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After a COVID hiatus, it wasn't so easy putting the Doobie Brothers' 50th anniversary tour back together again.
Full band rehearsal seven hours a day for three weeks. Extra rehearsals for vocal harmonies. Not to mention relearning old songs they hadn't performed live in years — or ever. Oh yeah, everyone had to be vaccinated.
And one other thing: Michael McDonald, the voice of some of the Doobies' biggest hits, was touring with them for the first time since 1995.
"His songs bring a whole other feel to the set. It's great to hear him sing. It's just an incredible voice," said Doobie Brothers co-founder Tom Johnston, one of three lead singers in the group headed to the State Fair grandstand Tuesday night. "And his keyboard playing, it's like bringing in the gospel church with pop. Whatever it is that Michael's all about, it's something special."
That means Johnston doesn't have to sing "Takin' It to the Streets" anymore (McDonald penned it) while "What a Fool Believes" and "Minute by Minute" — Doobies hits also sung by McDonald — are back in the set list for the first time in years.
Johnston was pumped up as he spoke a few days ago, following the Doobies' second concert after an 18-month layoff.
"The first night was a feeling-out situation. Last night was the way it was supposed to feel. It was a gas," Johnston said Wednesday from Green Bay, Wis. "We found the original footing, with an expanded set. It encompasses from the very [beginning] of the band to now."
Which is as it should be on a 50th anniversary tour for a biker-bar band from Northern California that blossomed into the good-time hitmakers of "Listen to the Music" and "China Grove." Concert material is drawn from 11 different Doobies albums.
After their pandemic break, the Doobies are on top of COVID protocols. All the musicians and crew are vaccinated. Masks are worn everywhere except onstage. A COVID protocol officer is part of the touring entourage.
"Still, with all of that, I wondered," Johnston said. "Having had it [COVID] once myself, it makes you think about it. It depends on where you're playing. Various areas of the country go up and down as far as the intensity [of coronavirus cases] — and shall I say the 'risk' there is, for lack of a better word."
Johnston, 73, came down with COVID-like symptoms (but no official diagnosis) early last year, curtailing the Doobies' Las Vegas residency after just two performances. He was laid up for a month. He has no lingering effects but plenty of concerns.
"I've seen zero masking," he said of the crowds in Iowa and Wisconsin. "It's just like nothing's going on. With the delta variant, if you have a breakthrough, it's fairly common that you can have long-haul [issues]. We don't talk about that. We just do what we're doing. If they [government officials] don't institute a lockdown again, we'll just keep doing it.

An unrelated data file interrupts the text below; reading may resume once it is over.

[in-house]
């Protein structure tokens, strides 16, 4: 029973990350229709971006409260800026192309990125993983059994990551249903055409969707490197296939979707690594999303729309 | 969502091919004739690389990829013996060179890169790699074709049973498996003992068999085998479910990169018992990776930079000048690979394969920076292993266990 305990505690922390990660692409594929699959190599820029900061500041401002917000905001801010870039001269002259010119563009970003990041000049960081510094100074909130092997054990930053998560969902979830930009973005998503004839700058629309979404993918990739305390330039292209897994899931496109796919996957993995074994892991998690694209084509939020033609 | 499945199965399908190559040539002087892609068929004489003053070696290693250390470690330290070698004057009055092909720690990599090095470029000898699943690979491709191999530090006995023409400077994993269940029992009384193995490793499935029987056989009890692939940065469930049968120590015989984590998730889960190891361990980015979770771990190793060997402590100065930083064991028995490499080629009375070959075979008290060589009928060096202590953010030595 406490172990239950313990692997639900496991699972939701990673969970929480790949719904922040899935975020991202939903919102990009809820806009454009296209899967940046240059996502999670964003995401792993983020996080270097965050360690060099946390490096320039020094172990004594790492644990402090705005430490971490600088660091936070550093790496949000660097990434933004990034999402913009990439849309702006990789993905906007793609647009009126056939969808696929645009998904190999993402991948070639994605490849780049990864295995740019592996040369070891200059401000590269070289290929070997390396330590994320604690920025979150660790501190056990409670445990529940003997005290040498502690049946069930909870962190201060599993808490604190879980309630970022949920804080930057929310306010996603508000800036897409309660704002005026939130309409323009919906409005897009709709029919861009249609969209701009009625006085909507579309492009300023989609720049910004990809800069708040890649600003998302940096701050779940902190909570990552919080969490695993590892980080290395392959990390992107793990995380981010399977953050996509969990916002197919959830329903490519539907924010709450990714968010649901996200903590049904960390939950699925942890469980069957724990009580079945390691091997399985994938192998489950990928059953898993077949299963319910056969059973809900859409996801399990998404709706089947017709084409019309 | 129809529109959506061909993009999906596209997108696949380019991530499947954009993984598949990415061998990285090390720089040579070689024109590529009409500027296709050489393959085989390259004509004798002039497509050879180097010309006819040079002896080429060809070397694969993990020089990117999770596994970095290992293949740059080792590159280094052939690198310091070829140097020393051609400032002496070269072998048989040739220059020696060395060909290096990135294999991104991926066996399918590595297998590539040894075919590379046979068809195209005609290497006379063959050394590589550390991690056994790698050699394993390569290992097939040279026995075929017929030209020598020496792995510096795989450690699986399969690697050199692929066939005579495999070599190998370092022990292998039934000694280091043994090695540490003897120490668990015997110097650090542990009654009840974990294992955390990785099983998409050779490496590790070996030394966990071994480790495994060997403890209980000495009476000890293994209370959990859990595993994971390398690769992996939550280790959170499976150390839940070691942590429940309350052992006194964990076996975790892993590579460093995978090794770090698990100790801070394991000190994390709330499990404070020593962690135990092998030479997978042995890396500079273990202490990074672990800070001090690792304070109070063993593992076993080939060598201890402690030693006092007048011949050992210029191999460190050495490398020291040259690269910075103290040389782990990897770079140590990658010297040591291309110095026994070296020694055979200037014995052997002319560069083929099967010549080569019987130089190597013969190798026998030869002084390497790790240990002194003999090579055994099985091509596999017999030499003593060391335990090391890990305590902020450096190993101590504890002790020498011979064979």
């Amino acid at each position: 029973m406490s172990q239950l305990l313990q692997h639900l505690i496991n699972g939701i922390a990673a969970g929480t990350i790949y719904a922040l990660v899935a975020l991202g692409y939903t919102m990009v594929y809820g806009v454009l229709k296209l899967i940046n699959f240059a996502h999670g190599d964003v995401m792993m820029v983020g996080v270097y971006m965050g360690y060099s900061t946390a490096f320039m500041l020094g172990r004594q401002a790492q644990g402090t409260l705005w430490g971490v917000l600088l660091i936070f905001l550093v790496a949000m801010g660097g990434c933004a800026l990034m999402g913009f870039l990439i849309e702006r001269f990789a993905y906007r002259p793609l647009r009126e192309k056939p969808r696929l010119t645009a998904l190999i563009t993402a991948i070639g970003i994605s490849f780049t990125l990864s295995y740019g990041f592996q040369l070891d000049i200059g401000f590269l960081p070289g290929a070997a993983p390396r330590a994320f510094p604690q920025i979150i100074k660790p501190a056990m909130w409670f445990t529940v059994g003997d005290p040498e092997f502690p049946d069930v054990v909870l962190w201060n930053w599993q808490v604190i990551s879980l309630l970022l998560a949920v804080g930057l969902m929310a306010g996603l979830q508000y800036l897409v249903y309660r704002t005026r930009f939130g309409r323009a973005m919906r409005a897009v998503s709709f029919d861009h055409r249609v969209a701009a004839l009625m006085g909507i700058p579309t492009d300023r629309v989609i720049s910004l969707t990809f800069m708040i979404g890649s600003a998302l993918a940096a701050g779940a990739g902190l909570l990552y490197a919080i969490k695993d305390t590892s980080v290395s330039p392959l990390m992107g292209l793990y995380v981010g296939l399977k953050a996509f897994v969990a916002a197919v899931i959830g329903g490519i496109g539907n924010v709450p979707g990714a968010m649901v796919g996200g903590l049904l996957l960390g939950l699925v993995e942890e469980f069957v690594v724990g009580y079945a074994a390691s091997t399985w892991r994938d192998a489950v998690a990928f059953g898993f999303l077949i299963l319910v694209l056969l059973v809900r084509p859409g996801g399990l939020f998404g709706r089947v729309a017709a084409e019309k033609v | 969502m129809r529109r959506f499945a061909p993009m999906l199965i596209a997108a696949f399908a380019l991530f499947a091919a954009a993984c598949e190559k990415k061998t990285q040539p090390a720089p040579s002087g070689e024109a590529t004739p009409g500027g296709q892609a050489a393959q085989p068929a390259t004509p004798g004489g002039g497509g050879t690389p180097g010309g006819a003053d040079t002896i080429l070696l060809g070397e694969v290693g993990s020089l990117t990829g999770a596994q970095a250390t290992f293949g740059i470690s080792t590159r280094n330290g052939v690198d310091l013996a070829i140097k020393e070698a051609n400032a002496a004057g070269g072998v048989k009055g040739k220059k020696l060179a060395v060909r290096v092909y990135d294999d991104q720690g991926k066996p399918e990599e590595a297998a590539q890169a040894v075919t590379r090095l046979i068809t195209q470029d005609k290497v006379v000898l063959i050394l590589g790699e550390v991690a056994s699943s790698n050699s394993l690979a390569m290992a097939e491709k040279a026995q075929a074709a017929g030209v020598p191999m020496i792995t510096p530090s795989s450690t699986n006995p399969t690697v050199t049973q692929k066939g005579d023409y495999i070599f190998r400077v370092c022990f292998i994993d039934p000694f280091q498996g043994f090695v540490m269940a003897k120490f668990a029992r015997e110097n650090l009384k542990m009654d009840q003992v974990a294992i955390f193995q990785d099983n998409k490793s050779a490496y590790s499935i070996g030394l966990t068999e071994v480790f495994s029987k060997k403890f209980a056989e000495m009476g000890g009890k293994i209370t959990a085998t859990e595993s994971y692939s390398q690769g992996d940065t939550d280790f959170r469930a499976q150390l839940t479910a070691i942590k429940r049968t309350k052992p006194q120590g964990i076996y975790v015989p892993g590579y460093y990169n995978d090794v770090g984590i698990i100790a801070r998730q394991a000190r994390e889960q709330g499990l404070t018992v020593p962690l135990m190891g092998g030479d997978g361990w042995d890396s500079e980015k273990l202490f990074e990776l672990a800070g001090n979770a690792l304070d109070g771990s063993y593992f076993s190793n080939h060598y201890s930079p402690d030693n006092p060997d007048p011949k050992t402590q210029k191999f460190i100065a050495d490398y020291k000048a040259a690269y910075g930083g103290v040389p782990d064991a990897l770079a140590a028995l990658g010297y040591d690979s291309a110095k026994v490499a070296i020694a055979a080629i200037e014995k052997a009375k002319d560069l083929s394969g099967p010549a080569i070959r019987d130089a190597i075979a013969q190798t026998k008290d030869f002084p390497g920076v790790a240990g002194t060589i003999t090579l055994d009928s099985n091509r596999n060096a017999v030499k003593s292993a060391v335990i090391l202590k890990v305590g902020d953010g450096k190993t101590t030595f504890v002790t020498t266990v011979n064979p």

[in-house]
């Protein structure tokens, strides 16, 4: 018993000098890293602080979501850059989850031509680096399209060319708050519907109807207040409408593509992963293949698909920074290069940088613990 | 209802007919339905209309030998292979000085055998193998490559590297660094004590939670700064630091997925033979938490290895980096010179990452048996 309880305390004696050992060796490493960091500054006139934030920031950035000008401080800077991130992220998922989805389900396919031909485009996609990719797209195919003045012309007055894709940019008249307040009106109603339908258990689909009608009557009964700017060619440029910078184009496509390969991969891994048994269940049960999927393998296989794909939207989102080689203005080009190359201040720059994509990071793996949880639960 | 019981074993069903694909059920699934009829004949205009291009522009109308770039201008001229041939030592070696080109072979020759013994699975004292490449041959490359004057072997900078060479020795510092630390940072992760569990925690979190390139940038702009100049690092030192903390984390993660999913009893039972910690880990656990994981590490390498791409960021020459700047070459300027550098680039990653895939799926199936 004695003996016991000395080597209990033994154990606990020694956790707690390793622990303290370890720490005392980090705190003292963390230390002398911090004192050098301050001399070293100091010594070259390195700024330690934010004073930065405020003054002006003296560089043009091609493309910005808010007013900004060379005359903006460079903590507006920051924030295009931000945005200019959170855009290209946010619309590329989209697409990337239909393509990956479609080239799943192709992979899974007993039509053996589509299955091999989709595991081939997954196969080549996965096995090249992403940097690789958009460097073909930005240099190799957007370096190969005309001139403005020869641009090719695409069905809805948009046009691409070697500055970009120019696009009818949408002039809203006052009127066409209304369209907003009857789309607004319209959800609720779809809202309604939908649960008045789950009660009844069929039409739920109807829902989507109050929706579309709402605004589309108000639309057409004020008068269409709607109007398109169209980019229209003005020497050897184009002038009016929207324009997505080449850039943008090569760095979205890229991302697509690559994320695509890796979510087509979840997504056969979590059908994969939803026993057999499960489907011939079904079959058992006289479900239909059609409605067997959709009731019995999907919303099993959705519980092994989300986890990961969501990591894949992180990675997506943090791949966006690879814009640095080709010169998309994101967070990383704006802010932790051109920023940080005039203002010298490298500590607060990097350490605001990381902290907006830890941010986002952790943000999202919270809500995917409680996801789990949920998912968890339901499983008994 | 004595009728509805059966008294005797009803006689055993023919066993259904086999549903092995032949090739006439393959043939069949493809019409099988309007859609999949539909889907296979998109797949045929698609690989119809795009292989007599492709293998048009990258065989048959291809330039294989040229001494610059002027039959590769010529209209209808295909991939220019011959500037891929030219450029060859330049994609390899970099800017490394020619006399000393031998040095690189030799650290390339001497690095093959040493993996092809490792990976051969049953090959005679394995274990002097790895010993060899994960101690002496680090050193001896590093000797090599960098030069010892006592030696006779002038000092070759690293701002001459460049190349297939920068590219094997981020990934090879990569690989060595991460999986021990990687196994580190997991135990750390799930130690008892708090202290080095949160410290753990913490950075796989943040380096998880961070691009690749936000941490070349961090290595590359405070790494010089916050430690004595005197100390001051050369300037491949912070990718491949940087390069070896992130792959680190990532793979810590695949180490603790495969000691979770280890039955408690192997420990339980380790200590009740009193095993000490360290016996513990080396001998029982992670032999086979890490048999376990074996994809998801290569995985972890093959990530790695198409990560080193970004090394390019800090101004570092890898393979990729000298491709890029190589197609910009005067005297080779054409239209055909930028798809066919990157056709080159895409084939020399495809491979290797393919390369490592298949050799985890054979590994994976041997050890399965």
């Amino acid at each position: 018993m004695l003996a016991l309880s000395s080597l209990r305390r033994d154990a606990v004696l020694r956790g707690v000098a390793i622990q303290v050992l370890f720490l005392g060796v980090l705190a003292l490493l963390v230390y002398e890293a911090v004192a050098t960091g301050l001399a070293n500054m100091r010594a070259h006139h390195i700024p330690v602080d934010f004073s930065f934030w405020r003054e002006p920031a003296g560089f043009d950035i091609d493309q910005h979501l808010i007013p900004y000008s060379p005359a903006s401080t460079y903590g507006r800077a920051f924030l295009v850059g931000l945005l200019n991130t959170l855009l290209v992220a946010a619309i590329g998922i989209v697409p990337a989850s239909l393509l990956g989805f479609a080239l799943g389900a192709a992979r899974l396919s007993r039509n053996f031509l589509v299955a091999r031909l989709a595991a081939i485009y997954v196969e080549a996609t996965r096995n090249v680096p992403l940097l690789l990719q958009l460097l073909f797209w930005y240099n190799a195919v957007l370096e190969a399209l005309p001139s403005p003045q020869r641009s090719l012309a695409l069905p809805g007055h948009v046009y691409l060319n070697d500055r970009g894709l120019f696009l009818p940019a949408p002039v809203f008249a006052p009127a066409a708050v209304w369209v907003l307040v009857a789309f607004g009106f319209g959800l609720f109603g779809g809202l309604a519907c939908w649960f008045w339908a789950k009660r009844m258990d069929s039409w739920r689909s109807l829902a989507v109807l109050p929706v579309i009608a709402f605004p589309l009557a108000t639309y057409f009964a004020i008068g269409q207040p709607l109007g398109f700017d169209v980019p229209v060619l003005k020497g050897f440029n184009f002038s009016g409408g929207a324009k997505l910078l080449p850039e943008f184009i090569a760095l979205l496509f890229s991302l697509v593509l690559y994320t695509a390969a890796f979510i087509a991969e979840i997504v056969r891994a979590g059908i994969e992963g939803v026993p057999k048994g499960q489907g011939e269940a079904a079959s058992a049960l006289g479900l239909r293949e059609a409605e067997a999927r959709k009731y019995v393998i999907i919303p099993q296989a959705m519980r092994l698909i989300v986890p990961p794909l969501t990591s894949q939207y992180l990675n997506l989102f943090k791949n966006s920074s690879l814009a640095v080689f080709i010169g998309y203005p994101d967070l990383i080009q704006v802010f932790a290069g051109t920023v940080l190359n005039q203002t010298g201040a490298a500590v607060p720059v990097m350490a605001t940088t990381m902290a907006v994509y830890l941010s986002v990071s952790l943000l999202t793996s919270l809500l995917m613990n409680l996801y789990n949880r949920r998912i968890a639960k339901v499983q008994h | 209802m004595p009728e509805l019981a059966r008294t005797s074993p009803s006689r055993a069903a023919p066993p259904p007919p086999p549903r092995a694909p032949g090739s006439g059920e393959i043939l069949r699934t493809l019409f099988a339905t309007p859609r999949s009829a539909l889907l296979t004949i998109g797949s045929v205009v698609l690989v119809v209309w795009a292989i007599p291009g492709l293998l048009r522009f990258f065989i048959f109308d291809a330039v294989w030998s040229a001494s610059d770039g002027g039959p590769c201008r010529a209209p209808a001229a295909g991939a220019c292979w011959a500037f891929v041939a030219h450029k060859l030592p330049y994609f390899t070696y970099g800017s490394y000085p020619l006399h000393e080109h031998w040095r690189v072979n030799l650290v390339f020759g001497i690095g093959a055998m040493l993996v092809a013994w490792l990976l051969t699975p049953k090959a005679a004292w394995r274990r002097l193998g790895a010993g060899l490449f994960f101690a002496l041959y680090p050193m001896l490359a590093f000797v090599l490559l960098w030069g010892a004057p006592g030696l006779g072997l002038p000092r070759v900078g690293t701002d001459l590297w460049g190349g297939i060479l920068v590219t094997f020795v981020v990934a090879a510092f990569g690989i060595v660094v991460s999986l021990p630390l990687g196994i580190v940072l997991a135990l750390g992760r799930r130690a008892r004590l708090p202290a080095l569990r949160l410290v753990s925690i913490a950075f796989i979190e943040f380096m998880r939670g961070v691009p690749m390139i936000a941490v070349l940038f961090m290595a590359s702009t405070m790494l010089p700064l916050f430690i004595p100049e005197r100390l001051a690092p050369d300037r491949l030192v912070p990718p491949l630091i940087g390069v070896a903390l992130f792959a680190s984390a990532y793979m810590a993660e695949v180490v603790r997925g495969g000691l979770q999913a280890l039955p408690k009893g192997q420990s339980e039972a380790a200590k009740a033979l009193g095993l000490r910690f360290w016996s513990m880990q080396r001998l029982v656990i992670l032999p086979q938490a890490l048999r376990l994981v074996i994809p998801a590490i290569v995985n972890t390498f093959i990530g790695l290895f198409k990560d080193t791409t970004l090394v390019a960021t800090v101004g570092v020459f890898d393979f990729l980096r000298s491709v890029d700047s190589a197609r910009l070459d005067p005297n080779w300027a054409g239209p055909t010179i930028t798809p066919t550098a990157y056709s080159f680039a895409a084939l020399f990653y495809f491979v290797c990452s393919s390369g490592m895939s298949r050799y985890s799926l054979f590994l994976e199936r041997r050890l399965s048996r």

"We're set to play places in the South that are on fire right now. That does scare me a little bit. But it's all been great audiences. It's a balancing act."
Playing in front of crowds keeps the band fueled, Johnston said.
Road warriors despite numerous personnel changes over the years, the Doobies performed in St. Paul in 2019 with Santana and 2018 with Steely Dan. They last played the State Fair in 1997, while McDonald appeared there in 2010 as part of the Dukes of September Rhythm Revue with Boz Scaggs and Donald Fagen.
New album due Oct. 1
The COVID hiatus — and vaccinations — enabled the Doobies to expand a planned four-song EP into a full-length album, "Liberté," due Oct. 1.
In concert, the group is playing two tunes from the new EP — "Better Days" and "Don't You Mess With Me," a brawny number in the Johnston boogie-rock style. "Better Days" and "Cannonball," another selection on the EP, speak to life in the home stretch.
"Those are Pat's tunes," Johnston said of his fellow co-founder, singer-guitarist Patrick Simmons. "I think they're pretty much about his life right now."
For their first studio album in seven years, the Doobies worked with Grammy-winning producer John Shanks, known for projects with Kelly Clarkson, Van Halen and Bon Jovi. With a reputation for guitar-driven pop, Shanks also helped with the songwriting.
McDonald was not involved with the new Doobies album. He still has his solo career, Johnston pointed out. However, McDonald did join the Doobies when they were inducted into the Rock & Roll Hall of Fame in November on the impetus of a deluge of 1970s hits including "Black Water" and "Long Train Runnin'."
"It was kind of a long time coming. We've been eligible since I think '95," Johnston said without any hint of bitterness. "We didn't sit around talking about it a lot. We were busy touring. When it did happen, everybody was thrilled. We had to celebrate it in lockdown."
When an older band gets inducted, inquiring minds, especially younger ones, want to know how they got their moniker. The story goes that several of the band members lived in a house in San Jose, and they needed a name for an upcoming gig. Their next-door neighbor said, "Why don't you call yourself the Doobie Brothers because you're always smoking pot?" Doobie was counterculture slang for a marijuana joint.
So what is the best Doobie Brothers song to smoke a doobie to?
"I have no idea," Johnston said with a chuckle. "None of us smoke weed anymore. I haven't done that since the '70s. It's all about the music, maybe more so now than ever."
Twitter: @JonBream • 612-673-1719
Opening: Dirty Dozen Brass Band
When: 7 p.m. Tue.
Where: State Fair grandstand
Tickets: $50-$65, etix.com